Storage

The storage for the Apple Watch has steadily increased since the original Apple Watch. For the first three generations you had 8GB of storage on the Apple Watch. If you had a Series 3 Cellular model, this was doubled to 16GB. The Series 4 made 16GB standard, and the Series 5 Apple Watch has 32GB of storage standard.

This rapid increase in storage has is great if you want to store additional media, like voice memos, music, and photos. I do not see Apple adding additional storage beyond 32GB, unless there is a significant reason to add storage. There is one last thing to cover, the included watch band.

Purchasing Experience

Apple has done something different when you purchase an Apple Watch. With the release of the Series 4 Apple Watch, you had to choose one of the pre-defined Apple Watch and Watch Band. Even if you did this, the two items would come in separate boxes. That is not the case with the Series 5. You can now pair any Apple Watch with any Apple Watch band.

This has a couple of different benefits. The first is that you can get the exact pairing that you want. This means that you can get the exact pairing of Apple Watch and band that meets your style. Additionally, this also means that you will not need to have a band that you will not end up using. This is not only good for your wallet, but also for the environment, because Apple does not have to produce an additional watch band that may just end up in the landfill. Next, let us look at the Sport Loop.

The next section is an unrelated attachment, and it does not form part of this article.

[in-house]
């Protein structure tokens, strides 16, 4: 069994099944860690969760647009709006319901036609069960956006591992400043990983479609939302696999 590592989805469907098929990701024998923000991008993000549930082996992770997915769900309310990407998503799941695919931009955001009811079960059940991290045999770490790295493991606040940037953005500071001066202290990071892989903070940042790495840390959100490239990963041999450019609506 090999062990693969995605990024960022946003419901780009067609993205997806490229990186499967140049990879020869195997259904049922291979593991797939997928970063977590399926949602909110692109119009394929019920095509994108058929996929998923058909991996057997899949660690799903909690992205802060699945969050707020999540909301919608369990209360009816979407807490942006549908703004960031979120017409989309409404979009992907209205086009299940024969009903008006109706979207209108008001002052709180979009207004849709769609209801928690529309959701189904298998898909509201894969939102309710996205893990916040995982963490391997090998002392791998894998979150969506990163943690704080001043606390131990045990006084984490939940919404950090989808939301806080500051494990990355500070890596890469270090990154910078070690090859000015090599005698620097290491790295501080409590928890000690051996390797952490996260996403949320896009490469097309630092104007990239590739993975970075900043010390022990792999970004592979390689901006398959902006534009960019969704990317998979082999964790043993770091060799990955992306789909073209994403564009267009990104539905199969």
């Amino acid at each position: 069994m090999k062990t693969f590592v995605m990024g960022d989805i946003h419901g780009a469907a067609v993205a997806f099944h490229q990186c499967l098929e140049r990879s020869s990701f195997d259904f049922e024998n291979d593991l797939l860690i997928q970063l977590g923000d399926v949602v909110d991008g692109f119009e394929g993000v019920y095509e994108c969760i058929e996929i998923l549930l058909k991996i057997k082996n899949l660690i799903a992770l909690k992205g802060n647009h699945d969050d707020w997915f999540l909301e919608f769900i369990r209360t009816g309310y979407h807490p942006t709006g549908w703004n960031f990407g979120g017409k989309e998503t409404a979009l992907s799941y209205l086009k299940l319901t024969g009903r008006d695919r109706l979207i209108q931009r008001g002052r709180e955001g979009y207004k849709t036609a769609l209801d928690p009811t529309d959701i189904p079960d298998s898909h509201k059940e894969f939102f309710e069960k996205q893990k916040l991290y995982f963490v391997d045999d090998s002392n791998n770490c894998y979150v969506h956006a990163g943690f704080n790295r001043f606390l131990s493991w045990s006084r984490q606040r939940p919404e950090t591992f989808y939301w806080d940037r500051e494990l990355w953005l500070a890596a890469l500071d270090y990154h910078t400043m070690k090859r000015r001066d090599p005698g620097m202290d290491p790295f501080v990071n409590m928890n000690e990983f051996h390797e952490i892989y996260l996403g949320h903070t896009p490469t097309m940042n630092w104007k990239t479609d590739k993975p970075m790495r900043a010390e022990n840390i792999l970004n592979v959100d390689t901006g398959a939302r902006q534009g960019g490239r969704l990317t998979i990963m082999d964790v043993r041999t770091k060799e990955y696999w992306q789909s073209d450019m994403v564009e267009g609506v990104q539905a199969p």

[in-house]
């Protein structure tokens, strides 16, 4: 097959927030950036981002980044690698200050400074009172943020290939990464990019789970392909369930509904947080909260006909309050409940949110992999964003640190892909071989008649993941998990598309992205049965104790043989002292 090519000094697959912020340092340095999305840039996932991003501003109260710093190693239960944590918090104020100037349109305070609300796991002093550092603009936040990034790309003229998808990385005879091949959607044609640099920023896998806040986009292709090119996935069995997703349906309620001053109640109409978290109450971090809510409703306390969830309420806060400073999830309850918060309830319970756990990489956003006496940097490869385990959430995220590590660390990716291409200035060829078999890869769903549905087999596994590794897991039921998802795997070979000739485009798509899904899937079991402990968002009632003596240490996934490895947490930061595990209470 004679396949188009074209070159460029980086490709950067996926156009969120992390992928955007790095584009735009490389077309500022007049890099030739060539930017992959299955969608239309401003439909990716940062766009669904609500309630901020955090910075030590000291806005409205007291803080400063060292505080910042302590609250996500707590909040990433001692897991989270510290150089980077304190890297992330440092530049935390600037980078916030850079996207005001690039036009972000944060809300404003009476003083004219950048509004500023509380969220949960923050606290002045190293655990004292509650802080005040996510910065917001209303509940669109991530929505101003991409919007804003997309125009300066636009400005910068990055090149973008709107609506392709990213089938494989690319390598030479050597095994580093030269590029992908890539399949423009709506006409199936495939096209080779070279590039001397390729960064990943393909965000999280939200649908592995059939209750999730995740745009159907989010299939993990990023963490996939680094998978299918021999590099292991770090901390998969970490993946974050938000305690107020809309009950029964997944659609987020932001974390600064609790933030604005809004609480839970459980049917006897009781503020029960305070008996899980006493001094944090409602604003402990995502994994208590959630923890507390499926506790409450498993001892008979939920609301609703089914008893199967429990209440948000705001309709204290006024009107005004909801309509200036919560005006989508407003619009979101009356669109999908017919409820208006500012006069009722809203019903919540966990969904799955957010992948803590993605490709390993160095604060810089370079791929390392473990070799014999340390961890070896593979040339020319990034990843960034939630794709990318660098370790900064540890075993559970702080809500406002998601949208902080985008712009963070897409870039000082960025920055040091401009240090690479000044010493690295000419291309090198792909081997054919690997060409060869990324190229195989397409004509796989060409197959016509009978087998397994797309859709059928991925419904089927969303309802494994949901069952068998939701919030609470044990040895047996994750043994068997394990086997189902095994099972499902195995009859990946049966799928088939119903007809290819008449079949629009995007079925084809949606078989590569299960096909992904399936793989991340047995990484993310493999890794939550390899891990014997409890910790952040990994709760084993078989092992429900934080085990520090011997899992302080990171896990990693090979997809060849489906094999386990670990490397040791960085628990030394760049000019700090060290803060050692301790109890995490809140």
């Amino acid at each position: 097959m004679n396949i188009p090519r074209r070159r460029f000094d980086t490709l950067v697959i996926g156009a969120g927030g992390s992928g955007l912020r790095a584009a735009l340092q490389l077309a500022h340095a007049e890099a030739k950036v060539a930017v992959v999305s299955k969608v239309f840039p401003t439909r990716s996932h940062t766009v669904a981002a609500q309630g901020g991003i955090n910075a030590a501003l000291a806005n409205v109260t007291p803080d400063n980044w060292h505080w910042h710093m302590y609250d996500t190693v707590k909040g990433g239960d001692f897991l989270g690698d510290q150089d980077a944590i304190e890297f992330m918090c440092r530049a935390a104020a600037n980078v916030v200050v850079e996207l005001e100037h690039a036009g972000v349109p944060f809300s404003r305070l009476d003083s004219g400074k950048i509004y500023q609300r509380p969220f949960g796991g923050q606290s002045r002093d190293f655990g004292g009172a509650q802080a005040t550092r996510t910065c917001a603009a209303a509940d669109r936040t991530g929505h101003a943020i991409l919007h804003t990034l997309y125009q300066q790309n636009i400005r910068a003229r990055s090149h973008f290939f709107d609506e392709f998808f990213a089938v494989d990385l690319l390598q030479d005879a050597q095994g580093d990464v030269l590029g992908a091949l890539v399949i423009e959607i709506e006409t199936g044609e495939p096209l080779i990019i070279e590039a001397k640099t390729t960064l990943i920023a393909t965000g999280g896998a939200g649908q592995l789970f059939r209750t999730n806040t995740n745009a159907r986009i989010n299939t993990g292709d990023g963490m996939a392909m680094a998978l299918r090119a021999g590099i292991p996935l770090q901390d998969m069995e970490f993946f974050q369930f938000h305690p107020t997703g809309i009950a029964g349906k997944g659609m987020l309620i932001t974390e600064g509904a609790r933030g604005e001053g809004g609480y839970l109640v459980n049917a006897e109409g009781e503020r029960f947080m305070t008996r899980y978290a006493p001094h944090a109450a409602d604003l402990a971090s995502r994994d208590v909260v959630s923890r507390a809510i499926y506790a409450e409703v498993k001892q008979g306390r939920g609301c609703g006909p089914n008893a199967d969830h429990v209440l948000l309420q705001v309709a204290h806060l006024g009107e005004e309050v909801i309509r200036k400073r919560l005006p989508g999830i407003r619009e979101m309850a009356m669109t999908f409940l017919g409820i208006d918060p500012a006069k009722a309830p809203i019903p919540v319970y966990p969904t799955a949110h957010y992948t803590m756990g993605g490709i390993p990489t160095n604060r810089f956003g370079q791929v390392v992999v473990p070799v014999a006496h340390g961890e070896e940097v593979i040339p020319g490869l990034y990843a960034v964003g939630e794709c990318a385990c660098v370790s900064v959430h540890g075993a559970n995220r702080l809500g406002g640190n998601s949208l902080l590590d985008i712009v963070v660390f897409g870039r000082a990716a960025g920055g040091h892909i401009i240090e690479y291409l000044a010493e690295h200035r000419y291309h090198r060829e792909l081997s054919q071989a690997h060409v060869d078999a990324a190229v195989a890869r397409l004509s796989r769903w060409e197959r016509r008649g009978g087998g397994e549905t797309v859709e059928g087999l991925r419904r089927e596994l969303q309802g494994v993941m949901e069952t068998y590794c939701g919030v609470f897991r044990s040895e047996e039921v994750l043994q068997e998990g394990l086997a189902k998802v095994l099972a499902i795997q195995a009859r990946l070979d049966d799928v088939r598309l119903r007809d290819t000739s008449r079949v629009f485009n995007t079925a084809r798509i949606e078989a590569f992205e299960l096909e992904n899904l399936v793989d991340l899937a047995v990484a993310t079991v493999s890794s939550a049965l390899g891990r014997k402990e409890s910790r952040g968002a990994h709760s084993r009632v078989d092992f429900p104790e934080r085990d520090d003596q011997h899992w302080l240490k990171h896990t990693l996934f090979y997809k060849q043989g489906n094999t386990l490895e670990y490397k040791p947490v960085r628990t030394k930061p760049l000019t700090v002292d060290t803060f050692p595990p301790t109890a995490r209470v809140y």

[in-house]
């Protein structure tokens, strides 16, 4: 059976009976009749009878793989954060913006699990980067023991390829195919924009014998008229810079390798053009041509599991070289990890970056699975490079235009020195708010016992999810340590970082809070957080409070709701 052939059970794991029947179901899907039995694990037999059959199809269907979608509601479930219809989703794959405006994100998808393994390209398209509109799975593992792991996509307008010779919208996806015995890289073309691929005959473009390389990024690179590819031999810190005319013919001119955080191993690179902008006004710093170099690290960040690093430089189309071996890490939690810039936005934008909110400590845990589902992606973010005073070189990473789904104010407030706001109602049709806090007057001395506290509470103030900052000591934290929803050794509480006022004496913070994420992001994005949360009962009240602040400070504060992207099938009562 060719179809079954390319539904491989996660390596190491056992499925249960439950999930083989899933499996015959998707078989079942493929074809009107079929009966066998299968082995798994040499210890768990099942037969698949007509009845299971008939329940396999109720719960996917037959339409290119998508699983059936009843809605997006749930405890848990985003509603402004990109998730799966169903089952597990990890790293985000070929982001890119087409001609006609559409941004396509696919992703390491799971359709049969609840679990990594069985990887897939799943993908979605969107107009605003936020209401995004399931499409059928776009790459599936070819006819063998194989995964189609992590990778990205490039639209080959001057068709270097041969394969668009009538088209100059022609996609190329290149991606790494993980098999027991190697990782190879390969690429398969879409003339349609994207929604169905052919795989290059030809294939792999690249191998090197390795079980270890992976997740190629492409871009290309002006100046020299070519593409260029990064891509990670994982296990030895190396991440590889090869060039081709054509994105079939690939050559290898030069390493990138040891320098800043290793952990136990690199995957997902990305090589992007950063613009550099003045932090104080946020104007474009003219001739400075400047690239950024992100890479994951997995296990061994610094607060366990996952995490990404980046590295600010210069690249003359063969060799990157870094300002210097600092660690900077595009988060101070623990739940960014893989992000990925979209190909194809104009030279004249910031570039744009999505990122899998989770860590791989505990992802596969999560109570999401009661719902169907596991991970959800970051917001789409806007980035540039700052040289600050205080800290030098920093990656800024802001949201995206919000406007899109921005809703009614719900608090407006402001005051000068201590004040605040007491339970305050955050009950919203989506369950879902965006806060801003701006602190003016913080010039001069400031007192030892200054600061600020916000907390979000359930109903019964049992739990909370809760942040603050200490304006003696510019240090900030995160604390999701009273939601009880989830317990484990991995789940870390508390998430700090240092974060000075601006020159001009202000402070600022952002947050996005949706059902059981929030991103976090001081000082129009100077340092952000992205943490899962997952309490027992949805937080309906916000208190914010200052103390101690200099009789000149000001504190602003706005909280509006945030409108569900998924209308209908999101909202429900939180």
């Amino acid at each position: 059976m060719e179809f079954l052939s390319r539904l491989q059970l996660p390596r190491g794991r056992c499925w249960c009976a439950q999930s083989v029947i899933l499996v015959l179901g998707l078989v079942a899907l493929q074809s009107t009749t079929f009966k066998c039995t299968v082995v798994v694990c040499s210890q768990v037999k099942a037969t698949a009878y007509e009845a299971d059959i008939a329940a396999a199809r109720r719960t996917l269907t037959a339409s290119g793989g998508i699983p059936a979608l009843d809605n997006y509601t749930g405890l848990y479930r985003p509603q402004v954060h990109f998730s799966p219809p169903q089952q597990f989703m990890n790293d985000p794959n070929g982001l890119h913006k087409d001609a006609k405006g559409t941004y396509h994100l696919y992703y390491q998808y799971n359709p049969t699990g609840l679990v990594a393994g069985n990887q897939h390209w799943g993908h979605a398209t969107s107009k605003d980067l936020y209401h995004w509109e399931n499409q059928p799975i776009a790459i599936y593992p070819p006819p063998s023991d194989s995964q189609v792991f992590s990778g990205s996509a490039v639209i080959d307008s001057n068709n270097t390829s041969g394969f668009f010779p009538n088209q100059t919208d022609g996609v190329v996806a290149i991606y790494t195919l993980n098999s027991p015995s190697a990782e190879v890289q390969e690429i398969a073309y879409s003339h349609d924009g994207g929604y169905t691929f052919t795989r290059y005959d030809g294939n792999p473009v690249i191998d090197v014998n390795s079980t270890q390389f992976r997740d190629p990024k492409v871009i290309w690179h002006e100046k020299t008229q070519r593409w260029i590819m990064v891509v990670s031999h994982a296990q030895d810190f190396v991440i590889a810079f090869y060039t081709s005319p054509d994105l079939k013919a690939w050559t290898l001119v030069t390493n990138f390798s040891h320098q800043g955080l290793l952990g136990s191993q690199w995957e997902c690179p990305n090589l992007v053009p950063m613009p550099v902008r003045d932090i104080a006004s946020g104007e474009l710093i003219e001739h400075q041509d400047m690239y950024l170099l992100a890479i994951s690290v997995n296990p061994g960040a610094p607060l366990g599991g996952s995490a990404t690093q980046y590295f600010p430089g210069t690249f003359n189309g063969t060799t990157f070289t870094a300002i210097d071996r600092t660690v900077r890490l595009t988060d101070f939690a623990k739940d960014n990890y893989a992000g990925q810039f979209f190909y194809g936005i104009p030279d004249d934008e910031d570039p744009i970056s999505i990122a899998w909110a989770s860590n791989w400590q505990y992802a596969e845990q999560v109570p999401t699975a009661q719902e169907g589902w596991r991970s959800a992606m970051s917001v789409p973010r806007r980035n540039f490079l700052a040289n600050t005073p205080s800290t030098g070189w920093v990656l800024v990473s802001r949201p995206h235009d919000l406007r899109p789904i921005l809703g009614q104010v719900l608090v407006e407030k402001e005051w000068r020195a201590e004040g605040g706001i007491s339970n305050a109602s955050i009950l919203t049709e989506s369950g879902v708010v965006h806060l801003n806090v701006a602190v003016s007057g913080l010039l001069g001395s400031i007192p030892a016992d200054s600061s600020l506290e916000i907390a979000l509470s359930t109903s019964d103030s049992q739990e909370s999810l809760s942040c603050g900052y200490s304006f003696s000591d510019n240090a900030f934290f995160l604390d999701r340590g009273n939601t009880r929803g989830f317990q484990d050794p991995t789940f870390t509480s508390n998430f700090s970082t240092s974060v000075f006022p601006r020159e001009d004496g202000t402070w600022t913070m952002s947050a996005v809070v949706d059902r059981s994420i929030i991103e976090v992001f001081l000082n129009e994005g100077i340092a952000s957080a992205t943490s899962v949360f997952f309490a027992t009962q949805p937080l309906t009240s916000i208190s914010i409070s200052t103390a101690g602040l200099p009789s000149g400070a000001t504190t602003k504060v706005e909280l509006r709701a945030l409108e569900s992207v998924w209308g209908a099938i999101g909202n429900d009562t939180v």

Sport Loop

I will not do a whole review of the Apple Watch Sport Loop, because I did one in 2018. Instead, I want to comment on the design of the 2019 Sport Loops.

This year Apple has gone with a two-tone color scheme for the sport loops. The sport loop that I chose this year is the Anchor Gray. In the picture this looks like a black and gray band, however when you look at it in person, it is actually two different shades of gray. The darker of the two colors is on the outside while the lighter of the two is on the inside of the band.

This is a nice look overall and I think the two-tone color scheme has a second utility, besides new colors. I think it is related to the Compass feature and allows Apple employees to easily identify the band as one that does not interfere with the Compass feature on the Series 5 Apple Watch.

Closing Thoughts

The Apple Watch Series 5 is a decent upgrade, particularly with the Always On display. While the battery life has been significantly degraded, it still does make it though the day. The battery life may improve with a software upgrade, but only time will tell on that.

The new Compass is a nice feature, particularly since it provides you with the current latitude and longitude. The new 2019 Sport Loops will not interfere with the compass, but some other bands may interfere. The additional storage that is available should come in handy if you want to load up your Apple Watch with any type of media.

If you have an original Apple Watch, a Series 1, or even a Series 2, the Apple Watch Series 5 will be a great upgrade. If you have a Series 4, it may not be necessary to upgrade, unless you absolutely must have the Always On display.

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Apple Apple Watch watchOS

Apple Celebrates Heart Month 2019

Apple Watch with Activity Challenge